from the GNU version of the Collaborative International Dictionary of English.

  • noun obsolete Jollity; merriment.

from Wiktionary, Creative Commons Attribution/Share-Alike License.

  • noun obsolete Enjoyment, delight, pleasure.
  • noun The sexual connotation (i.e. orgasm) lacking in the English word "enjoyment", and therefore left untranslated in English editions of the works of the French psychoanalyst Jacques Lacan.


from Wiktionary, Creative Commons Attribution/Share-Alike License

From late Old French jouissance, from jouir ("to enjoy").


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  • Lacan introduced the term jouissance as a foundation of the pleasure principle, which, at its furthest extreme in the pleasure/pain dialectic, becomes suffering.


  • It is humor that illustrates the potential force of recognizing the humor, jouissance, that is already present in language anyway.


  • Those who believe in the power of "jouissance" need to be able not just to know what displeases or alienates them; rather they need - sometimes - help to articulate that which they would change and to do that they need addresses, processes and printing facilities that are beyond most individuals. news, business, sport, the Daily Telegraph newspaper, Sunday Telegraph 2010

  • First, he considers Jacques-Alain Miller's suggestion that after the fantasy is traversed there is a kind of jouissance in language, a kind of pleasure in meaningless, empty speech.

    I cite 2009

  • The presence of Hal adds the dimension of real to the scene and provides access to the jouissance which is thwarted by the pleasure principle, i.e. the principle of sticking to the level of minimum enjoyment to prevent the slightest unpleasant possibility.

    I cite 2009

  • Žižek argues that sexual repression has largely been replaced by 'jouissance' ( 'excess enjoyment') in consumer capitalism.

    Anarchist news dot org - News for anarchists and their friends 2009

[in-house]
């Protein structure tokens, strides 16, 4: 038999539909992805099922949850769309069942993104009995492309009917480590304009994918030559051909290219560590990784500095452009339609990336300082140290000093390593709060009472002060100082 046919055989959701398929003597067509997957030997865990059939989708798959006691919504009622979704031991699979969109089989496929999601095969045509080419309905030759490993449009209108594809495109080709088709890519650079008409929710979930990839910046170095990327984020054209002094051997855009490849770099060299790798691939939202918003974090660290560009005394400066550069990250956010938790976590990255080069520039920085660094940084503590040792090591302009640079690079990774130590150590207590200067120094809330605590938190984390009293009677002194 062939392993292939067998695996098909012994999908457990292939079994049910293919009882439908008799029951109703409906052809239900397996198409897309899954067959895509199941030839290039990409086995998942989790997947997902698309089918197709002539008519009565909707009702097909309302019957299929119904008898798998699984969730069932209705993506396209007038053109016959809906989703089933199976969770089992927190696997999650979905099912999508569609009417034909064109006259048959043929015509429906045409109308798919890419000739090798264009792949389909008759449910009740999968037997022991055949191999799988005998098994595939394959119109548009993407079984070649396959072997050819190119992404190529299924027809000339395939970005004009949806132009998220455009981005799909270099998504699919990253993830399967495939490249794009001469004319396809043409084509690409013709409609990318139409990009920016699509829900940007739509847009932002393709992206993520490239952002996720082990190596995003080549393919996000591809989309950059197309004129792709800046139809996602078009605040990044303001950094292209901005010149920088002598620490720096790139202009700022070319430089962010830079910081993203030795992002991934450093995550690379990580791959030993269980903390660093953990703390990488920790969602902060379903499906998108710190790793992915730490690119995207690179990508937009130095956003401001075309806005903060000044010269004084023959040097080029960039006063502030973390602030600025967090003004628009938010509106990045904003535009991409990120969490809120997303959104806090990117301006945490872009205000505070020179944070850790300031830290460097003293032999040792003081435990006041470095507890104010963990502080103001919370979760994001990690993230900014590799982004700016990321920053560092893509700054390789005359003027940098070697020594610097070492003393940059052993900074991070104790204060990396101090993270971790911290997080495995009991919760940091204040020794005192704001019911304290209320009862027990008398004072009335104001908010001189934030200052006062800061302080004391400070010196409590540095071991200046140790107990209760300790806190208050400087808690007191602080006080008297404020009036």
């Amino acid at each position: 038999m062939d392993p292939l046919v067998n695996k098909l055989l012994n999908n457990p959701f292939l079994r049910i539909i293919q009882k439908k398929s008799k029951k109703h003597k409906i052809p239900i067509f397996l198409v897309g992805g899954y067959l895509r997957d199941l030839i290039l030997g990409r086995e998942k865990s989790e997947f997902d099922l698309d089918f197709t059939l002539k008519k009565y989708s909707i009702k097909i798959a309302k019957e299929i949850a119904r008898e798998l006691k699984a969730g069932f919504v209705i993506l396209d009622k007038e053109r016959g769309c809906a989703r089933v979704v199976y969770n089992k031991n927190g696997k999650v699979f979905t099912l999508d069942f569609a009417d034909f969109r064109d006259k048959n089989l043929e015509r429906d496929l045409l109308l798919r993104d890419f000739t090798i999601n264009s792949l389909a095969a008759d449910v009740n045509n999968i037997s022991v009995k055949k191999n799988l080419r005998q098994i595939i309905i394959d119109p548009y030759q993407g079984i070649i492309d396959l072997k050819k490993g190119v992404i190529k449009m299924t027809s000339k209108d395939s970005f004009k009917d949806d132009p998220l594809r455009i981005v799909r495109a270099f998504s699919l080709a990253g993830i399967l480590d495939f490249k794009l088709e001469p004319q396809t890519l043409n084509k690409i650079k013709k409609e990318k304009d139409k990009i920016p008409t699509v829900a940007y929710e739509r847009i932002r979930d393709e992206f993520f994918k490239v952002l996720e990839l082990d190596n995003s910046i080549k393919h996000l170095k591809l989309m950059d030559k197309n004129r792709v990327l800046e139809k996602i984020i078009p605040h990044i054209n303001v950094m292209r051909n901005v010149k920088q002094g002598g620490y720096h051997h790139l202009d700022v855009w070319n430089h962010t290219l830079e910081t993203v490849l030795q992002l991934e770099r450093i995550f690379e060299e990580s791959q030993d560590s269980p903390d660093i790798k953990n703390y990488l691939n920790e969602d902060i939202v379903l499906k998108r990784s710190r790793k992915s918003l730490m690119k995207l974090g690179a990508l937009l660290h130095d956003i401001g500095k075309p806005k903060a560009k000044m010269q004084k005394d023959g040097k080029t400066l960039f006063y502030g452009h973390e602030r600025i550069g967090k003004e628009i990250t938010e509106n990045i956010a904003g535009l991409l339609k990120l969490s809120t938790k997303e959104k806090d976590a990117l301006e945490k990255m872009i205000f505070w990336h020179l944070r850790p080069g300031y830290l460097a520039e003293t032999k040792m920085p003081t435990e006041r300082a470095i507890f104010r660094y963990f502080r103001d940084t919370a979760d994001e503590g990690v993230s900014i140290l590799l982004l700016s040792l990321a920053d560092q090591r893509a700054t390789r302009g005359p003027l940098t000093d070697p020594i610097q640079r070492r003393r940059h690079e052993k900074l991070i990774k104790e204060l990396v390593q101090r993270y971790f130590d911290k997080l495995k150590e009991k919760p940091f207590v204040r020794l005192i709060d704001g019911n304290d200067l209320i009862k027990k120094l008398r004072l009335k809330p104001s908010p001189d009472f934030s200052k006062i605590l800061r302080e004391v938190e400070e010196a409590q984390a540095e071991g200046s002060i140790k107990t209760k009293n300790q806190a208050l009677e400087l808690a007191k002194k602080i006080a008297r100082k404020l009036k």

• But let's not be naive, to follow Jesus does not mean we go to church where more identity occurs: i.e., the speaker proclaims through a sermon what a christian should look like, or pay out more money to charities, or sing more songs that promise spiritual jouissance.

    George Elerick: Love Is Violent George Elerick 2011

  • Yes, in the final analysis, after we have had our sum of synaptical jouissance, it pretty much is about making babies.

    Giving evidence to the Chilcot inquiry, Tony Blair said: “I... 2010

  • And everybody, it seems, is shadowed by an imaginary other person, a lucky counterpart, who gets all the happiness going; Lacan writes of "the jealousy born in a subject in his relation to an other, insofar as this other is held to enjoy a certain form of jouissance or superabundant vitality".

    Over the moon: Adam Phillips on the happiness myth Adam Phillips 2010

  • The aim, in other words, is precisely the necrophilic jouissance of postponement, an endless deferral, a tantric-sex approach to narrative satisfaction.

    Archive 2010-05-01 Adam Roberts 2010


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  • Jollity; merriment.

    June 9, 2008

  • Luce was interested in the gender giveaways of my prose, of course. He measured my jouissance against my linearity. He picked up on my Victorian flourishes, my antique diction, my girls' school propriety. These all weighed heavily in his final assessment.

    —Jeffrey Eugenides, 2002, Middlesex, p. 418

    August 17, 2008

  • From the literary encyclopedia:

    A French word which derives from the verb jouir meaning to have pleasure in, to enjoy, to appreciate, to savour; with a secondary meaning, as in English, of having rights and pleasures in the use of, as in the phrases “she enjoyed good health�?, “she enjoyed a considerable fortune�?, and “all citizens enjoy the right of freedom of expression�?. The derived noun, jouissance, has three current meanings in French: it signifies an extreme or deep pleasure; it signifies sexual orgasm; and in law, it signifies having the right to use something, as in the phrase avoir la jouissance de quelque chose. The word becomes relevant to cultural and literary studies through its usage by the psychoanalyst Jacques Lacan to signify the condition or bliss, arrival, merging with the other, which can be associated with orgasm but also the obtention of any particularly desired object or condition - for the explorer, arriving at the North Pole perhaps. Jouissance, for Lacan, is not a purely pleasurable experience but arises through augmenting sensation to a point of discomfort (as in the sexual act, where the cry of passion is at times indistinguishable from the cry of pain), or as in running a marathon. Such experiences, as Freud recognised in his essay “Beyond the Pleasure Principle�? (1920), seem to come close to death, and in Freud’s theory imply an urge to regress to the inorganic state that preceded life. For Lacan, on the other hand, jouissance seems to imply a desire to abolish the condition of lack (la manque) to which we are condemned by our acceptance of the signs of the symbolic order in place of the Real.

    October 26, 2009